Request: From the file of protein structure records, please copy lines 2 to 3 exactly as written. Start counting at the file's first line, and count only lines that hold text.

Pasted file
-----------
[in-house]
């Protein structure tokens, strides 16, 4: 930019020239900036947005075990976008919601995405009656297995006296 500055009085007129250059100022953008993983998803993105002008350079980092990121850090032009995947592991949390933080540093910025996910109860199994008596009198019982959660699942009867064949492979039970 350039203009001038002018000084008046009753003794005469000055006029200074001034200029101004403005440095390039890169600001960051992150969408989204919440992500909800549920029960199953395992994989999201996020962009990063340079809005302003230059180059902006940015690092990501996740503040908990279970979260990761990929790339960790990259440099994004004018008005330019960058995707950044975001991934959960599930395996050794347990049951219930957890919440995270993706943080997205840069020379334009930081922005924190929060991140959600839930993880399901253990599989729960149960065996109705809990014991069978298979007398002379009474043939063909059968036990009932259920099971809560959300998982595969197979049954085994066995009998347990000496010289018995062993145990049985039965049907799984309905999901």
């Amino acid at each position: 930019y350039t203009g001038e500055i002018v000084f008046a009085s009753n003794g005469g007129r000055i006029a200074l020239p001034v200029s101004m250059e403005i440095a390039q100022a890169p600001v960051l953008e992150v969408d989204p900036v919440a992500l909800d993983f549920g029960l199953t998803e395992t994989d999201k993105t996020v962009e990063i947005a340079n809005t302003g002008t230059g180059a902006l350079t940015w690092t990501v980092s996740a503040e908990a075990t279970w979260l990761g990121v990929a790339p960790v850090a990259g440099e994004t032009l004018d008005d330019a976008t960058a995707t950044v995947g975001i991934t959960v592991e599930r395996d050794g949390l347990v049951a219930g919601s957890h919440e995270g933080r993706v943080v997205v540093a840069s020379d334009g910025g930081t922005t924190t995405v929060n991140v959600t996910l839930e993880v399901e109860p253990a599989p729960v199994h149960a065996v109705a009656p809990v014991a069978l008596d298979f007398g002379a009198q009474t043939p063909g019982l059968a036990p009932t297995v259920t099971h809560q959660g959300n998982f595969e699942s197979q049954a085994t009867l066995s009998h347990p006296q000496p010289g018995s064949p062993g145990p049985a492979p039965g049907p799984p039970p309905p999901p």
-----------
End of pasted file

């Protein structure tokens, strides 16, 4: 930019020239900036947005075990976008919601995405009656297995006296 500055009085007129250059100022953008993983998803993105002008350079980092990121850090032009995947592991949390933080540093910025996910109860199994008596009198019982959660699942009867064949492979039970 350039203009001038002018000084008046009753003794005469000055006029200074001034200029101004403005440095390039890169600001960051992150969408989204919440992500909800549920029960199953395992994989999201996020962009990063340079809005302003230059180059902006940015690092990501996740503040908990279970979260990761990929790339960790990259440099994004004018008005330019960058995707950044975001991934959960599930395996050794347990049951219930957890919440995270993706943080997205840069020379334009930081922005924190929060991140959600839930993880399901253990599989729960149960065996109705809990014991069978298979007398002379009474043939063909059968036990009932259920099971809560959300998982595969197979049954085994066995009998347990000496010289018995062993145990049985039965049907799984309905999901």
């Amino acid at each position: 930019y350039t203009g001038e500055i002018v000084f008046a009085s009753n003794g005469g007129r000055i006029a200074l020239p001034v200029s101004m250059e403005i440095a390039q100022a890169p600001v960051l953008e992150v969408d989204p900036v919440a992500l909800d993983f549920g029960l199953t998803e395992t994989d999201k993105t996020v962009e990063i947005a340079n809005t302003g002008t230059g180059a902006l350079t940015w690092t990501v980092s996740a503040e908990a075990t279970w979260l990761g990121v990929a790339p960790v850090a990259g440099e994004t032009l004018d008005d330019a976008t960058a995707t950044v995947g975001i991934t959960v592991e599930r395996d050794g949390l347990v049951a219930g919601s957890h919440e995270g933080r993706v943080v997205v540093a840069s020379d334009g910025g930081t922005t924190t995405v929060n991140v959600t996910l839930e993880v399901e109860p253990a599989p729960v199994h149960a065996v109705a009656p809990v014991a069978l008596d298979f007398g002379a009198q009474t043939p063909g019982l059968a036990p009932t297995v259920t099971h809560q959660g959300n998982f595969e699942s197979q049954a085994t009867l066995s009998h347990p006296q000496p010289g018995s064949p062993g145990p049985a492979p039965g049907p799984p039970p309905p999901p």